The diagnosis can often be confirmed by history and examination.  Occasionally, an MRI can be done for cases that do not get better with conservative measures or for severe cases at presentation

Differential Diagnosis for Impingement Syndrome

There are several other conditions that can mimic impingement syndrome.  These include:

  • Calcific tendinitis
  • Rotator cuff tears
  • Frozen Shoulder (Adhesive Capsulitis)
  • Acromioclavicular arthritis

Most of these conditions can be differentiated by x-rays, examination, and MRIs.

Treatment of Shoulder Impingement

Treatment generally starts with conservative measures.

The treatment selected often depends on the level of pain and duration of symptoms that the patient has at the time of evaluation.

For mild symptoms and those present for a short duration of time (less than 6 weeks), a course of home exercises, modification of activity, rest, modalities such as ice and heat, and use of nonsteroidal anti-inflammatories is recommended.

For more severe symptoms and those present for a longer duration of time (greater than 6 weeks), consideration can be given to try a cortisone (steroid) injection into the subacromial space (the space between the rotator cuff and acromion where the subacromial bursa is located).  After the acute pain resolves, further treatment with home exercises, modification of activity, rest, modalities of ice and heat, and nonsteroidal anti-inflammatories are instituted.

Physical therapy may be recommended when the patient presents with loss of motion, loss of strength, or if the patient does not respond to conservative measures.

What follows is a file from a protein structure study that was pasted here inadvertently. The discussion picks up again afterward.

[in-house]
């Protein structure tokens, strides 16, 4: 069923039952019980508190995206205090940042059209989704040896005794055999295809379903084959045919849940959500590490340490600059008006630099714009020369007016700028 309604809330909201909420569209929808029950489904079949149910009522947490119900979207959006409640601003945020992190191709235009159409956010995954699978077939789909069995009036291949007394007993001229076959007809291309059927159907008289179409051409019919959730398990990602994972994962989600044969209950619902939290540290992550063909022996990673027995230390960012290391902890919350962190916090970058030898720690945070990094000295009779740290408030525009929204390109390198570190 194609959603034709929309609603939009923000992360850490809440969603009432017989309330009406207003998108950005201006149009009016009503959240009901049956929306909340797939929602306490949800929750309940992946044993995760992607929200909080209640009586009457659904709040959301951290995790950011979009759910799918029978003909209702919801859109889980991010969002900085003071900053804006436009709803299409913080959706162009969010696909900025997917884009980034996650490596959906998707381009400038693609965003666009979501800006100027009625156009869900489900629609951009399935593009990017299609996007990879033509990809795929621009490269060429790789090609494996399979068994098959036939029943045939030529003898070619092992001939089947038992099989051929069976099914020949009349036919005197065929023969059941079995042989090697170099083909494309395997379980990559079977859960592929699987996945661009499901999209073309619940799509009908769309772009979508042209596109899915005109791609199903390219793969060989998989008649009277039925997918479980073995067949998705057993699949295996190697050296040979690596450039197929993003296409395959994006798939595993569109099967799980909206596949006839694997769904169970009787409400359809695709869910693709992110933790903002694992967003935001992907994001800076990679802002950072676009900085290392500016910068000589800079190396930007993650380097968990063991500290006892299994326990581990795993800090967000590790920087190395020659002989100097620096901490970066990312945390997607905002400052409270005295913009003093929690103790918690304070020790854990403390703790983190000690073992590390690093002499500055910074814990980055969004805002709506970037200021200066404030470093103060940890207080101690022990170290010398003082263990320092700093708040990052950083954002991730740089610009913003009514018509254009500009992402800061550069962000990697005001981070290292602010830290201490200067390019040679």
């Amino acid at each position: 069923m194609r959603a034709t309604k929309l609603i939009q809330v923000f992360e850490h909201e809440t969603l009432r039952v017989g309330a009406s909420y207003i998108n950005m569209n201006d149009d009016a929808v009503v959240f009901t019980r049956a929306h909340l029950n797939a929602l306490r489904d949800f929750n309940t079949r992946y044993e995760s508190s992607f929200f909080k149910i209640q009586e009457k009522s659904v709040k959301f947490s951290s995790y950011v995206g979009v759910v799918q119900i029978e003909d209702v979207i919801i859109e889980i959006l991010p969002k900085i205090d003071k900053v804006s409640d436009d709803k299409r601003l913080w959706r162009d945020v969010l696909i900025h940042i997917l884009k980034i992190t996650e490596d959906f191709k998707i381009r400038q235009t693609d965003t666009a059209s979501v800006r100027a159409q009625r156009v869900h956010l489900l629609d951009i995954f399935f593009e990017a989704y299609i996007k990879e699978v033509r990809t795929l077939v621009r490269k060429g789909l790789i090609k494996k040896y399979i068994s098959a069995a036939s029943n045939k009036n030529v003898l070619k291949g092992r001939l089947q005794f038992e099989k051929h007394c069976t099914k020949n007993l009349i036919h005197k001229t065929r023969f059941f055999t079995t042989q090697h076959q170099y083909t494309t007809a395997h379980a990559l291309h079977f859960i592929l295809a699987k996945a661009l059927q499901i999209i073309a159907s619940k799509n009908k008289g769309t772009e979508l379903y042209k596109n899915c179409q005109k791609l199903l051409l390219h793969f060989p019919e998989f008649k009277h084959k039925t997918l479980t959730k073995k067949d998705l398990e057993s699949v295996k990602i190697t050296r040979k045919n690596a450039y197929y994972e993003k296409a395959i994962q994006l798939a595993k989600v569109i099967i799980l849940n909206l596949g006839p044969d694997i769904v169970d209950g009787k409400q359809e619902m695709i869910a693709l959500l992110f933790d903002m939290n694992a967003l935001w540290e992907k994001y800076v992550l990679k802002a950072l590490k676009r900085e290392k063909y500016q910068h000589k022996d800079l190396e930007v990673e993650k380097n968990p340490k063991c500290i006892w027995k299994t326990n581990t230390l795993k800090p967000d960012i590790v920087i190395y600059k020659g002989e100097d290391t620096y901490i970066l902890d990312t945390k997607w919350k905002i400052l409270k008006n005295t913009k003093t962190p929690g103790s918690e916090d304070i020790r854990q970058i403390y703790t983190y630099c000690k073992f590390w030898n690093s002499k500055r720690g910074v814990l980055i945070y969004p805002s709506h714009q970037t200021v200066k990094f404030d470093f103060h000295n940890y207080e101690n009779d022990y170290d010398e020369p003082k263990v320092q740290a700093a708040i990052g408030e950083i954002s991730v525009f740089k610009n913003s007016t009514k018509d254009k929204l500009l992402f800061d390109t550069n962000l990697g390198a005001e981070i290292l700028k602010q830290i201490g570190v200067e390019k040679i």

For symptoms not responding to conservative measures, an MRI may be considered to look for other causes of shoulder pain.

Surgical Treatment for Shoulder Impingement

Surgery for Impingement syndrome is usually a last resort treatment for failed conservative treatment.  Surgery is generally an arthroscopic procedure called a subacromial decompression and acromioplasty.  A subacromial decompression is a procedure in which the irritated and inflamed subacromial bursa is removed to allow healthy bursa to grow back in its place.  An acromioplasty is when an overgrown bone spur that develops on the undersurface of the acromion is shaved away to create more space in the subacromial space.  Often both procedures are performed simultaneously.

Post-surgical recovery generally takes anywhere from 10-12 weeks for full recovery.  Recovery is a progressive program of early range of motion and light daily use allowed within 2 weeks after surgery.  Within 4-6 weeks after surgery, most patients are allowed to increase their activities as tolerated.  Post-surgical physical therapy can often be initiated as a progressive home program.  Formal physical therapy can be initiated for patients having difficulty with recovery of motion and use with home exercises alone.

Subacromial decompression and acromioplasty procedures are often performed in association with rotator cuff repair surgeries.

Factors Affecting Healing and Outcomes after Surgery

Many factors determine the healing and end outcome of surgical repair after rotator cuff tear.  These factors include:

  • Age of patient
  • Associated findings of rotator cuff degenerative tendinopathy
  • Quality of the Rotator cuff tendon
  • Medical Co-morbidities: Diabetes, Obesity, Kidney disease, Liver disease, etc.
  • Smoking

Make An Appointment

We look forward to helping you live your best life!